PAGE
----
Bradley A. Edwards, Ph.D., is broadly focused on better understanding the pathogenesis of obstructive sleep apnea (OSA) and its treatment. Currently, we believe that OSA pathogenesis is due to the interaction of several physiological traits. In particular, his research focuses on whether novel drugs or interventions that can alter these traits have a beneficial effect on severity of individuals’ sleep-disordered breathing. This research is both extremely exciting and necessary if we are to better understand the pathogenesis of OSA as well as find better treatments (and even cure’s) for individuals with this sleep disorder.
Lawrence J. Epstein, M.D. is interested clinical management of sleep disorders patients, circadian rhythm disorder treatment and sleep medicine graduate education.
Joshua J. Gooley, Ph.D., is investigating non-image-forming photoreception and the interaction of sleep and circadian rhythms in determining human physiology and performance.
Daniel J. Gottlieb, M.D., M.P.H., is interested in the epidemiology and cardiovascular consequences of obstructive sleep apnea and other common sleep disorders.
Sandra Horowitz, M.D.C.M. has studied how support groups improve CPAP compliance. Current research interests are in improving CPAP compliance and in exploring the treatment of delayed sleep phase syndrome in adolescents, and in sleep in stroke.
Kun Hu, Ph.D., is interested in dynamic patterns in the fluctuations of neurophysiological outputs such as blood pressure, heart rate, motor activity, and neural activity. By utilizing concepts and methods derived from nonlinear dynamics and complex system theory, Dr. Hu has been investigating control mechanisms underlying these neurophysiological fluctuations and their alterations with aging and pathological conditions. He has established Medical Biodynamics Program within the Division of Sleep Medicine to promote such translational research in sleep medicine and to facilitate the interdisciplinary collaborations of clinicians, biomedical researchers, physicists, applied mathematicians and engineers.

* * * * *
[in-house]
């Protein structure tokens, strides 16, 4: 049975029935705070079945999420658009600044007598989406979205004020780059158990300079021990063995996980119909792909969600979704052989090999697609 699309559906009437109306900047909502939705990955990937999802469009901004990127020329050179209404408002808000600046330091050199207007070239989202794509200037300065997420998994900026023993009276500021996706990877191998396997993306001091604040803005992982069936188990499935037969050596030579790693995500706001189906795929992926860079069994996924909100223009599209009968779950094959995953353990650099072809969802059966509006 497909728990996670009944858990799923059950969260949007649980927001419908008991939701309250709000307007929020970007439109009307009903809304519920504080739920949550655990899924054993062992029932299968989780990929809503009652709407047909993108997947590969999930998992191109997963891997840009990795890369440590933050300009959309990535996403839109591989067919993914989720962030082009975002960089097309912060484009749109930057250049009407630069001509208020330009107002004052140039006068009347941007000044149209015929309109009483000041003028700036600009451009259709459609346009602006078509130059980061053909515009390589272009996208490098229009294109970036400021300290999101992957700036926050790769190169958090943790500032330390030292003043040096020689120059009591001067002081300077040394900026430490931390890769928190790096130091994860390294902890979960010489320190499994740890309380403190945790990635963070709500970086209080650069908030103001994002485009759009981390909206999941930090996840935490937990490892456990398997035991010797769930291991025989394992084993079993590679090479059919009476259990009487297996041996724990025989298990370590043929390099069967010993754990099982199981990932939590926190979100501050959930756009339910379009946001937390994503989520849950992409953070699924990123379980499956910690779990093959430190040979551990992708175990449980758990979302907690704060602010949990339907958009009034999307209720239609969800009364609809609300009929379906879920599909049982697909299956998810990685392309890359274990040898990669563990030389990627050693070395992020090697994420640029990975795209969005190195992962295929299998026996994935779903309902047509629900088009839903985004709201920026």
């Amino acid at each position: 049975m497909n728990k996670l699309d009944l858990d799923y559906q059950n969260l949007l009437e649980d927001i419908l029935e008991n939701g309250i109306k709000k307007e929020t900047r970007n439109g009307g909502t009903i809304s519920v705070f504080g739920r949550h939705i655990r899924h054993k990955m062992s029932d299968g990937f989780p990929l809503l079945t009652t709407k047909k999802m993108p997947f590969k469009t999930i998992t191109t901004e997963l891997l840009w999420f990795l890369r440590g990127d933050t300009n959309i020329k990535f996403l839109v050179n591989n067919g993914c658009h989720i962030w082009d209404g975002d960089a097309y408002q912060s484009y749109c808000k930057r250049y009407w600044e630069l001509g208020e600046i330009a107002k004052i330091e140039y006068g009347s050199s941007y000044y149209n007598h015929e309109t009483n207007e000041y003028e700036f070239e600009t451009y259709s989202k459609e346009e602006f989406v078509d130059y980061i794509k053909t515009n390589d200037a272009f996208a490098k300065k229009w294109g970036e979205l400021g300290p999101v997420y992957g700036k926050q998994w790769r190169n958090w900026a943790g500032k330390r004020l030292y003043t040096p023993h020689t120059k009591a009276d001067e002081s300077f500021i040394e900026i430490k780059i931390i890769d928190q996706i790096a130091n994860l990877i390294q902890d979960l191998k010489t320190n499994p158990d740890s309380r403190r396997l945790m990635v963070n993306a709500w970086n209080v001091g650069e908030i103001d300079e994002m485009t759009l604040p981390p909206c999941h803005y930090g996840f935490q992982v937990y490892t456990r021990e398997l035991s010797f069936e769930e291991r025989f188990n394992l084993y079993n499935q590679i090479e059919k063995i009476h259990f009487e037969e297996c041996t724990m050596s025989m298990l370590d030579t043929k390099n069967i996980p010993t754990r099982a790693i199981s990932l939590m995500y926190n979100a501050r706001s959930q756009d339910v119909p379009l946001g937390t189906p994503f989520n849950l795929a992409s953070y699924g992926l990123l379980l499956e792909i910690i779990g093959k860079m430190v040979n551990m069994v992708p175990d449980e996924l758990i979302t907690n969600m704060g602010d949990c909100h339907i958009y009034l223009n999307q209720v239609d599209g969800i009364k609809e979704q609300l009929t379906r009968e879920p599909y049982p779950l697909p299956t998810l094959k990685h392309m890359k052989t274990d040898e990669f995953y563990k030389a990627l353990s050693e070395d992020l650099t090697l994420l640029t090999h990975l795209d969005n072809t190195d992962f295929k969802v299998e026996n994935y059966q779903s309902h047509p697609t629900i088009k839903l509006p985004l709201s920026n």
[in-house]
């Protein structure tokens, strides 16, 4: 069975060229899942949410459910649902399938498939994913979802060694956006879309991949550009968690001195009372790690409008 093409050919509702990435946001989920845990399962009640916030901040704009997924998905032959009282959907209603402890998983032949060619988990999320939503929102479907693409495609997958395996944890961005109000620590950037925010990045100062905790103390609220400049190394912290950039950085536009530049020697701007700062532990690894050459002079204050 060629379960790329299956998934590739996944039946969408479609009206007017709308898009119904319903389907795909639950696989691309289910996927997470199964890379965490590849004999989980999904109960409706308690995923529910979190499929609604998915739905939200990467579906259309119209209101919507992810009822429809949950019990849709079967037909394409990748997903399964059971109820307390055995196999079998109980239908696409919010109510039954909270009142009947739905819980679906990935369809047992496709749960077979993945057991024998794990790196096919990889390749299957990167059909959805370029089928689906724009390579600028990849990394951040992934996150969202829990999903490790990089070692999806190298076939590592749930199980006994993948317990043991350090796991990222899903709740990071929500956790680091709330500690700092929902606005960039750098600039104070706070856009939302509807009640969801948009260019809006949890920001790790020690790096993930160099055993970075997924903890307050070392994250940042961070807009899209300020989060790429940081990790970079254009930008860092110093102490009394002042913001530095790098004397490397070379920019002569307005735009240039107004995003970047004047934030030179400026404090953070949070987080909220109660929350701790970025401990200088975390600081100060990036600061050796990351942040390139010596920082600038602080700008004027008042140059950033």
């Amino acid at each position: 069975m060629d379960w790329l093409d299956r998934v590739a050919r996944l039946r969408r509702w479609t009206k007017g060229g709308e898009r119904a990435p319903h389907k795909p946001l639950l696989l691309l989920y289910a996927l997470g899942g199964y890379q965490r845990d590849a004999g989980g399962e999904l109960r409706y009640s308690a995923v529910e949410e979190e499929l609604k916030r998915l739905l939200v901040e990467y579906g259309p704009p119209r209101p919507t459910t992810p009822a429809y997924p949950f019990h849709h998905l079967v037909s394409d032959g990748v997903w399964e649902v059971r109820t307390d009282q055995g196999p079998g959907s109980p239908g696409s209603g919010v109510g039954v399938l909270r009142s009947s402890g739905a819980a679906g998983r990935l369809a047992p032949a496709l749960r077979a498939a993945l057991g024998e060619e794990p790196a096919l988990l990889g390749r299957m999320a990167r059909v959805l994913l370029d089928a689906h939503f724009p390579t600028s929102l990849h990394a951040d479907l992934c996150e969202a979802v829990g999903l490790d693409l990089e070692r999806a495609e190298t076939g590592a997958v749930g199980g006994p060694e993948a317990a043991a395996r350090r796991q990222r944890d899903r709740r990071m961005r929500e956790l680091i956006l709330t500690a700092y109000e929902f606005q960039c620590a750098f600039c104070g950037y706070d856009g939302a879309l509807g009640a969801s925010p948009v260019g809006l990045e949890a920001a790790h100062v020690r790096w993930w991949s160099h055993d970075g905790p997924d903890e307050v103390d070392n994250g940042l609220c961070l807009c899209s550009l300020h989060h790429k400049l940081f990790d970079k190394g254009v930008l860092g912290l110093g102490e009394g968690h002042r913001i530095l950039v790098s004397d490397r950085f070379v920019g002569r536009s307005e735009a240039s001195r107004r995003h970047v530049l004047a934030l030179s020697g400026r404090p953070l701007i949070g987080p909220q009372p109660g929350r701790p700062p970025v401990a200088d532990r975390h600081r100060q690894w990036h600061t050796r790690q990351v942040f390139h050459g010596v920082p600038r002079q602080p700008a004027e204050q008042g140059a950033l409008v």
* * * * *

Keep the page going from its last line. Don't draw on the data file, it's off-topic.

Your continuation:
Plamen Ch. Ivanov, Ph.D., D.Sc., works in the field of statistical physics and nonlinear dynamics with a focus on applications to physiologic systems and neural control. His studies and research interests include methods of analysis and modeling of integrated physiologic systems and networks; multi-scale fractal and multifractal properties of cardiac dynamics, locomotion, and respiration, as well as the nonlinear mechanisms of feedback and coupling between these systems; effects of sleep, sleep-stage transitions, and circadian and ultradian clocks on physiologic dynamics; aspects of synchronization between functional responses of physiologic systems under neural regulation; pathways and networks of dynamical interaction; and mechanisms of excitation and wave propagation in cellular networks.
Sat Bir Khalsa, Ph.D., has a primary research interest in the physiology and psychology of yoga and meditation practices in both normal subjects and patient populations. He has conducted NIH/NCCAM-funded research on the evaluation of the effectiveness of a yoga and meditation intervention for chronic insomnia and an analysis of the underlying neuroendocrine mechanisms involved. He is currently conducting studies on the improvements in mental health in adolescent high school students and in music students to yoga interventions. He is currently funded by the Department of Defense for a trial of yoga in the treatment of post-traumatic stress disorder. He is currently teaching an annual 1-credit, 2-month elective fall course entitled "Mind Body Medicine" at Harvard Medical School.
Elizabeth B. Klerman, M.D., Ph.D., concentrates her efforts in clinical and biomathematical research, teaching and clinical practice. Within the Division of Sleep Medicine, her areas of research are the application of circadian and sleep research principles to pathophysiologic states and mathematical modeling of human circadian, sleep, and neurobehavioral mood and performance rhythms.
Christopher P. Landrigan, M.D., M.P.H., studies the effects of house officers’ traditional 24-30 hour shifts on safety and performance, and is interested in development of scheduling solutions to reduce the adverse consequences of resident sleep deprivation. Interns working traditional 24-30 hour work shifts make 36% more serious medical errors and five times as many serious diagnostic errors as interns whose scheduled work is limited to 16 consecutive hours, but limited work to date has sought to identify sustainable solutions. Dr. Landrigan is pilot testing scheduling solutions at Brigham and Women’s Hospital and evaluating the effectiveness of sign-out tools and processes designed to mitigate problems with continuity of care. He is interested in the translation of solutions into broader health policy.
Steven W. Lockley, Ph.D. and his research team, studies basic and applied aspects of human circadian biology and sleep medicine. Their translational approach includes use of a range of techniques including epidemiology, field-based physiological studies, and inpatient intensive physiological monitoring. They have a particular interest in human circadian photoreception and the effects of light on the circadian pacemaker and other non-image forming responses and, with the Harvard Work Hours Health and Safety Group, they assess the impact of extended work hours on health and safety of workers and the implementation of large-scale occupational fatigue management and sleep disorders screening programs.